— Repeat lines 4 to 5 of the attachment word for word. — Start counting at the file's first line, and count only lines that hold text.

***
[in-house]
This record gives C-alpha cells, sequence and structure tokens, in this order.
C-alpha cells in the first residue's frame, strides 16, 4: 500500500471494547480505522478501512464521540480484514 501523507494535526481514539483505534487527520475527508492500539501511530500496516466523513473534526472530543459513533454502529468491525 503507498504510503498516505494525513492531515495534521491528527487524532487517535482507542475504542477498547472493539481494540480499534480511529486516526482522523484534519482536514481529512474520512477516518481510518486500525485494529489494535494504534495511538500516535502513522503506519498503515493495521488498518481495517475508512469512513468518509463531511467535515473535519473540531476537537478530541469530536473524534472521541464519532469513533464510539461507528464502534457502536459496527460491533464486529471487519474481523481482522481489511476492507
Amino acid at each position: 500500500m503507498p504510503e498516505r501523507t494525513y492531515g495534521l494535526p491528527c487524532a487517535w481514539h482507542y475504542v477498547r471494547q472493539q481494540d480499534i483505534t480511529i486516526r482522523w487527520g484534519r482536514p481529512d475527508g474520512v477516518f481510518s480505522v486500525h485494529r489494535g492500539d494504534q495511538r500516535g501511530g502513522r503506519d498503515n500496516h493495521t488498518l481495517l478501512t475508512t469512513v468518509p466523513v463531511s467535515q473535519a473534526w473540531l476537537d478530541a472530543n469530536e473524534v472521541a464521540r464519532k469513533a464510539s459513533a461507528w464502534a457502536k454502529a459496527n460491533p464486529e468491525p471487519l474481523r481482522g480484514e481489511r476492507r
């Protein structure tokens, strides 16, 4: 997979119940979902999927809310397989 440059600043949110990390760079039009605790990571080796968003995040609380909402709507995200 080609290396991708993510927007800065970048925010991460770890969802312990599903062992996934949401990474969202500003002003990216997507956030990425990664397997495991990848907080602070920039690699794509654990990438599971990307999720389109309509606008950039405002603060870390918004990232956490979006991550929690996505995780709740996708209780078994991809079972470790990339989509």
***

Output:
Amino acid at each position: 500500500m503507498p504510503e498516505r501523507t494525513y492531515g495534521l494535526p491528527c487524532a487517535w481514539h482507542y475504542v477498547r471494547q472493539q481494540d480499534i483505534t480511529i486516526r482522523w487527520g484534519r482536514p481529512d475527508g474520512v477516518f481510518s480505522v486500525h485494529r489494535g492500539d494504534q495511538r500516535g501511530g502513522r503506519d498503515n500496516h493495521t488498518l481495517l478501512t475508512t469512513v468518509p466523513v463531511s467535515q473535519a473534526w473540531l476537537d478530541a472530543n469530536e473524534v472521541a464521540r464519532k469513533a464510539s459513533a461507528w464502534a457502536k454502529a459496527n460491533p464486529e468491525p471487519l474481523r481482522g480484514e481489511r476492507r
């Protein structure tokens, strides 16, 4: 997979119940979902999927809310397989 440059600043949110990390760079039009605790990571080796968003995040609380909402709507995200 080609290396991708993510927007800065970048925010991460770890969802312990599903062992996934949401990474969202500003002003990216997507956030990425990664397997495991990848907080602070920039690699794509654990990438599971990307999720389109309509606008950039405002603060870390918004990232956490979006991550929690996505995780709740996708209780078994991809079972470790990339989509």